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Web Date: March 8, 2012

Beijing Sends Nitrogen Downstream

Water Pollution: Researchers quantify the impact of contaminants on the dry region’s rivers
Department: Science & Technology
News Channels: Environmental SCENE
Keywords: nitrogen, nutrients, China, rivers, wastewater treatment, agriculture, eutrophication
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Blooming Algae
High levels of nitrogen in a reservoir in China’s Haihe River basin feed algal blooms that suck oxygen out of the water.
Credit: Benoit Pernet-Coudrier/Environ. Sci. Technol.
Photo of reservoir in China.
 
Blooming Algae
High levels of nitrogen in a reservoir in China’s Haihe River basin feed algal blooms that suck oxygen out of the water.
Credit: Benoit Pernet-Coudrier/Environ. Sci. Technol.

China’s Haihe River basin drains an arid region that is home to some 28 million people, including the inhabitants of Beijing. The water travels through agricultural lands and urban areas to the East China Sea. With it comes a massive load of nutrients, including nitrogen, which causes algal blooms and oxygen levels low enough to kill fish. Now researchers put the first numbers on the concentrations of nitrogen across the basin and find that they are two to three times as high as the peak concentrations in Europe and the U.S., which occurred decades ago (Environ. Sci. Technol., DOI: 10.1021/es3004415).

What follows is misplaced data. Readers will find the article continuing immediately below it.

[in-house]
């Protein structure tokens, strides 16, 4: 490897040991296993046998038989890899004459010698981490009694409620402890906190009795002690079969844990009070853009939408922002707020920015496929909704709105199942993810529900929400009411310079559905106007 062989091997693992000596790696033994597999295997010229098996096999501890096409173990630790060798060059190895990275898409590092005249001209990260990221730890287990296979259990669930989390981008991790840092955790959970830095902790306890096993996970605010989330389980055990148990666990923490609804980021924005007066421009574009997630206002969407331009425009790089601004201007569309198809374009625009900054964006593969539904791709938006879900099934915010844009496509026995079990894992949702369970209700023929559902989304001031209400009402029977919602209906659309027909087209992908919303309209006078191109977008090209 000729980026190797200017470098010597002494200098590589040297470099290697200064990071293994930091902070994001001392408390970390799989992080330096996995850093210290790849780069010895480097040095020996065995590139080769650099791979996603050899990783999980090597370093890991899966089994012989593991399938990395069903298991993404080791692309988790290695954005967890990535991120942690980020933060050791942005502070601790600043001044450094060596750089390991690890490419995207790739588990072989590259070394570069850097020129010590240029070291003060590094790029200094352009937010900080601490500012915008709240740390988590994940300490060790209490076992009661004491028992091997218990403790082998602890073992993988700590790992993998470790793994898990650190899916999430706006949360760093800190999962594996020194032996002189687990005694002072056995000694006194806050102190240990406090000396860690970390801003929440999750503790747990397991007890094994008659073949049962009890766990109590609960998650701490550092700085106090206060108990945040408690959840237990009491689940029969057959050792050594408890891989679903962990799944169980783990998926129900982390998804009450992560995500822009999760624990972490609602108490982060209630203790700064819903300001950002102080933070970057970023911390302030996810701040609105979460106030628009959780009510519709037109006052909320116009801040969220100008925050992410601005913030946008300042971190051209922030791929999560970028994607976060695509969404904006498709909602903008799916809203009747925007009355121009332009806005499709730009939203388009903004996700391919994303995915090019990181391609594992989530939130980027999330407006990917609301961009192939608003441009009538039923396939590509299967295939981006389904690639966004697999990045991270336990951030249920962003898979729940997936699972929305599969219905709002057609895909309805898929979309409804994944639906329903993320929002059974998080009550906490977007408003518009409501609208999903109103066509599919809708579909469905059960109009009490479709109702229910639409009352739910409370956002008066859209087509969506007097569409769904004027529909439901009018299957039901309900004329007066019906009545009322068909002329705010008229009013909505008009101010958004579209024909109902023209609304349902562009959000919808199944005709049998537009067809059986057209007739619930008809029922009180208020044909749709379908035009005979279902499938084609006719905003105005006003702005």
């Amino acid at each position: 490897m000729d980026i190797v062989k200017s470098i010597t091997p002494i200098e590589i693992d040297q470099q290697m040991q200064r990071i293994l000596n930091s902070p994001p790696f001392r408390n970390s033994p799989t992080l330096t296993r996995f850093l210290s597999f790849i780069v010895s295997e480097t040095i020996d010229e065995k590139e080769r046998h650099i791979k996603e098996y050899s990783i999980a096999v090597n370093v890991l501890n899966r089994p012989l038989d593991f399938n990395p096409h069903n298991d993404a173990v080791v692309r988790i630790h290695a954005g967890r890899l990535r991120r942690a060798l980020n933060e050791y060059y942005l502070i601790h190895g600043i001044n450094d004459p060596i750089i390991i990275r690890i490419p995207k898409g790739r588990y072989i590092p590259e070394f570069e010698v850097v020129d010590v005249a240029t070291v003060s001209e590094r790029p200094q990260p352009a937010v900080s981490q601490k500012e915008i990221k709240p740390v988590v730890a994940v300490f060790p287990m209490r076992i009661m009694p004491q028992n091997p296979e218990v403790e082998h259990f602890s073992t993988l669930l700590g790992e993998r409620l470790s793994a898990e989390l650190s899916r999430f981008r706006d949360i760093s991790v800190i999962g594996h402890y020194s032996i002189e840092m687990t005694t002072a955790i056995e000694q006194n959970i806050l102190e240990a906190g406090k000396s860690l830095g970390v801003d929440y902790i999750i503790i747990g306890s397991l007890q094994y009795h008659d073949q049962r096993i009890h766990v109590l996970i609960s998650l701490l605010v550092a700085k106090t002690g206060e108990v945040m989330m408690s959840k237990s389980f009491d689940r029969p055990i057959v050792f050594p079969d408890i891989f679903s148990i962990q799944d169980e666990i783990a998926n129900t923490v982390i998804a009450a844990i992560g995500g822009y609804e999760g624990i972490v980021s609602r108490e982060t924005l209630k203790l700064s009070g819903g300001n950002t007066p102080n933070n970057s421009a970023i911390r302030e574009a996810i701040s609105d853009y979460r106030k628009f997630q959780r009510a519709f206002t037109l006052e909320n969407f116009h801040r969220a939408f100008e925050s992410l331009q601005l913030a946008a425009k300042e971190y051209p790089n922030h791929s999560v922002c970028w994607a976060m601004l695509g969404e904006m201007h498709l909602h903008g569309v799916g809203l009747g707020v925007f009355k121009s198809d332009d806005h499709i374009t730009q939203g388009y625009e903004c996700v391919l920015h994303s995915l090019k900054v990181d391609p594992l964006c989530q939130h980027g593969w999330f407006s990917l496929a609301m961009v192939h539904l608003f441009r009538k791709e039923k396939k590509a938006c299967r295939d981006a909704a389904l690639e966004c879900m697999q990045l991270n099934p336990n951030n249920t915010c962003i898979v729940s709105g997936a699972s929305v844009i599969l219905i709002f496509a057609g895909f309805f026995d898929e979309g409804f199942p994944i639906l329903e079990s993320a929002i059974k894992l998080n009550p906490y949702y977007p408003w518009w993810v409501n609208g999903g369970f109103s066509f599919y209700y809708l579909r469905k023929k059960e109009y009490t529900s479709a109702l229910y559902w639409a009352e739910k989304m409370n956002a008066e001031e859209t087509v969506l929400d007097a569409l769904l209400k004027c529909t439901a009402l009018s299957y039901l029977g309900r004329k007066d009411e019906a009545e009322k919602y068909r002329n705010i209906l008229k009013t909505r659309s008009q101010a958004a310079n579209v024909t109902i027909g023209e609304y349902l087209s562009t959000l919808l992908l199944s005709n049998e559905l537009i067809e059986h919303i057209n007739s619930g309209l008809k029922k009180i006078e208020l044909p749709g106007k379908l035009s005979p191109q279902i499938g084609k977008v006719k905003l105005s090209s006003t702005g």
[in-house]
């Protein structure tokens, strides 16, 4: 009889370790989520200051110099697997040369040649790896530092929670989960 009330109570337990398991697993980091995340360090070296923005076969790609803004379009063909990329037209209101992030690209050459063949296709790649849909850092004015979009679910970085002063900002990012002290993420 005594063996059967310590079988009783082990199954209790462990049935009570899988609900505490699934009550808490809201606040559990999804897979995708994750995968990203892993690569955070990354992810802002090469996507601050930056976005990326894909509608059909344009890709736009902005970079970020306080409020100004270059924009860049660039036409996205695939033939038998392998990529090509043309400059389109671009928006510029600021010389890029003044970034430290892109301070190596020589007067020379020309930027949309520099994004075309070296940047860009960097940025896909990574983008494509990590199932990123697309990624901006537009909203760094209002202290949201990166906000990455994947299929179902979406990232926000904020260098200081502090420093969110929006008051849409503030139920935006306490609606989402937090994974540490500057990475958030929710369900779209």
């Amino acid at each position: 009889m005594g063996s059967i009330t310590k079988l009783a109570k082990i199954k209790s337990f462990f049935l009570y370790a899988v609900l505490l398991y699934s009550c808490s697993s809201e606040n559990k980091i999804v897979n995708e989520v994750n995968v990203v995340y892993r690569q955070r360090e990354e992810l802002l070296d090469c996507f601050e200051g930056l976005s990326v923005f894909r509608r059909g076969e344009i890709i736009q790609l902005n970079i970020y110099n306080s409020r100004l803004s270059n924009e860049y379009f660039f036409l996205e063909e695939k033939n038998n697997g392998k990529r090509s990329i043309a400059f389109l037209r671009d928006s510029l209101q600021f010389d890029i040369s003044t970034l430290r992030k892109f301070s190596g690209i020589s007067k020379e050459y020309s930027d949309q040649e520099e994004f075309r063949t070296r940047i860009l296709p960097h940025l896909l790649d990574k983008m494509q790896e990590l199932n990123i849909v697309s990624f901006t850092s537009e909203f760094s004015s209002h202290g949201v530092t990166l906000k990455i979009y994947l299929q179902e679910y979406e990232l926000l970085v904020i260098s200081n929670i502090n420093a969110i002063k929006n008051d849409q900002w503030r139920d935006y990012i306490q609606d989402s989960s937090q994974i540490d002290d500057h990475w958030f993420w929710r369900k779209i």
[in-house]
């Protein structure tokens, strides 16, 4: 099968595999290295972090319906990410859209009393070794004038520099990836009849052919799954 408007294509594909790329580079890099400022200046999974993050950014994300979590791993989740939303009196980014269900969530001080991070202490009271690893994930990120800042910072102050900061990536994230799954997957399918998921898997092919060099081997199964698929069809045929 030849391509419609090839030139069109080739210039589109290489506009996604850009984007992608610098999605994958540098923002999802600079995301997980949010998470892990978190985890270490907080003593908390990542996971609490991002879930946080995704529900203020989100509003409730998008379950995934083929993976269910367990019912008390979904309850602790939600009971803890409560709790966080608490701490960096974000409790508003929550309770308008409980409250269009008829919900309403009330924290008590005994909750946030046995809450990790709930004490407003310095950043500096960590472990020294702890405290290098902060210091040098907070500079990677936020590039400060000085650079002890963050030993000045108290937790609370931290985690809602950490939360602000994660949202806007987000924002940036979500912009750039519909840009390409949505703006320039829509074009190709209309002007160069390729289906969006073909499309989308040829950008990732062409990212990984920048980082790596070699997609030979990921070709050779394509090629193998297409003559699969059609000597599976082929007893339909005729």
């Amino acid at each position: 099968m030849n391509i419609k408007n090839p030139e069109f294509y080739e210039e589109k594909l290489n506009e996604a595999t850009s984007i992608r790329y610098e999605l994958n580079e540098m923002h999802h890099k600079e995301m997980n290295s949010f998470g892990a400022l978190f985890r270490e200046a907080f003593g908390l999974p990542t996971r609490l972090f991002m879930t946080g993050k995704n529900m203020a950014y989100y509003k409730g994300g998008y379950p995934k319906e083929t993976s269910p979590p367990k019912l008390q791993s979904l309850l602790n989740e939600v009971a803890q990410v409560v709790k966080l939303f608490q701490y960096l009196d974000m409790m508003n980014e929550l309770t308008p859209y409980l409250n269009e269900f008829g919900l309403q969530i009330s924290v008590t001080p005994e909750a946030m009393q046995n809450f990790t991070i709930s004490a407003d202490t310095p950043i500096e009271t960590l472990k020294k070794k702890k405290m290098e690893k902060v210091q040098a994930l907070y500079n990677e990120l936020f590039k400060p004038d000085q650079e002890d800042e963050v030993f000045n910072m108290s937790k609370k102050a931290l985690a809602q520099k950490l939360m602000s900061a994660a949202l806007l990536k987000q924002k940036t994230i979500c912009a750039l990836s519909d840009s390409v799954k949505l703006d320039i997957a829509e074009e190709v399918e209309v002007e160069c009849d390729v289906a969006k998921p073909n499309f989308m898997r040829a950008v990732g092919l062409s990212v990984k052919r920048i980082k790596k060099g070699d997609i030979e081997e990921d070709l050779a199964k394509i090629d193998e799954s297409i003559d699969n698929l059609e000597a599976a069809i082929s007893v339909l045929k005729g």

Because this part of China gets little rain, its rivers consist almost entirely of treated wastewater. Michael Berg of the Swiss Federal Institute of Aquatic Science and Technology and colleagues there and at the Chinese Academy of Science spent a year collecting samples and tracking contaminants at 16 sites along rivers and canals in the basin. The team calculates that the Haihe basin’s per capita mass of nitrogen is comparable to what flowed down the Mississippi and Rhine Rivers in the 1960s and 1970s, before pollution controls such as the Clean Water Act took effect. But because the region’s river flows are so low, its nitrogen concentrations are two to three times as high.

Even though Beijing added new water treatment plants to its network before the 2008 Olympics, they cannot handle all of the city’s waste, the authors say. They recommend upgrading existing water treatment plants and building more to limit the pollution of local waters.

 
Chemical & Engineering News
ISSN 0009-2347
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